"Thyroid disease is more common than diabetes or heart disease."

~ American College of Endocrinology

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THYROID DISEASE IS KILLING US

More than 30,000,000 people in the US and 200 million worldwide have a Thyroid Disorder Most affected are women. Some estimates are over 50 million in US and over 200 million worldwide, and growing.

Estimates vary widely as most patients are misdiagnosed or undiagnosed because doctors don't know what they are looking for.

Thyroid disease is also an autoimmune disease. This means that over 27 million people have one or more of the over 105 known autoimmune diseases.

Are you one?

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Thyroid Medication – New Study Shows to Take it at Bedtime

I take the thyroid hormone replacement medication L-thyroxine for low thyroid problems.  The medicine bottle stickers scream at me every day. There’s a very large yellow sticker, “TAKE IN THE MORNING” overlapping another big yellow sticker that reads, “TAKE ON AN EMPTY STOMACH.”  

I have to admit, I really don’t know when the dosage is too high or low or what it’s really doing for me, but I’ve been taking it for over 18 years this March since I had half of my thyroid removed. My blood tests and muscle testing advise my healthcare practitioner  how to adjust the dosage.

A recent study reported in the Archives of Internal Medicine (Arch Intern Med 2010;170:1996-2003 ) suggests taking levothyroxine or Synthroid on an empty stomach at bedtime, which  may be the key to lower TSH, higher T4 and T3 levels, and improved absorption of thyroid medication. These are very important findings for us.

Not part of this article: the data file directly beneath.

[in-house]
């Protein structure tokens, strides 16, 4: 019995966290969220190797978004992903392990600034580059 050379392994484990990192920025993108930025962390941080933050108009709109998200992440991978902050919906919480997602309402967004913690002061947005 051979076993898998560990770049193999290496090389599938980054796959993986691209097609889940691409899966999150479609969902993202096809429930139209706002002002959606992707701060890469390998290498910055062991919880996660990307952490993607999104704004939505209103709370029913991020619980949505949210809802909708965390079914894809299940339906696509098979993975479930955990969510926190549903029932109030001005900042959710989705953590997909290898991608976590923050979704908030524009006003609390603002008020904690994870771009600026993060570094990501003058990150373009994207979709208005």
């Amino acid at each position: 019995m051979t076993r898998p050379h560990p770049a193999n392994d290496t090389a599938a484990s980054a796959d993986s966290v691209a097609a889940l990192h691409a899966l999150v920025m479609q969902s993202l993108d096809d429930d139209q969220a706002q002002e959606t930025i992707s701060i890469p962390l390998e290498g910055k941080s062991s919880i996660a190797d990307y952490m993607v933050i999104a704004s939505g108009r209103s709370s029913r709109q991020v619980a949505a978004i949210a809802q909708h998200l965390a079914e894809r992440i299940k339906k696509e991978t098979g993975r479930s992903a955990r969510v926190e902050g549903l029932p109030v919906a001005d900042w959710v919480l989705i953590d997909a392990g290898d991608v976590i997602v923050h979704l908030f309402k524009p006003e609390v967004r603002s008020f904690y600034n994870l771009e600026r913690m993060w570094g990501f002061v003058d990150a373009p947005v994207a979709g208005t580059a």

Why would taking thyroid meds at night be better than in the morning?

The researchers suggested several explanations for the results:

• The morning dose is questionable for most of us. Why? “On an empty stomach” varies for each person. So, even when waiting at least 30 minutes to eat, breakfast and vitamins and other supplements or medications may be interfering with the intestinal absorption of the medication.
• “Bowel motility is slower at night,” which means that it takes longer for the levothyroxine tablet to transit through the intestinal system, resulting in longer exposure to the intestinal wall, and therefore, better uptake of the medication.
• The conversion process of T4 to T3 may be more effective in the evening.

Taking medication at bedtime instead of in the morning is also just easier sometimes:

•  It’s easier, as you don’t have to worry about when to eat breakfast, and then waylay it or skip breakfast which is not good at all.
•  Taking the medication at night makes it easier to avoid medications, supplements and foods, like calcium, iron, and high-fiber foods that can interfere with thyroid medication absorption.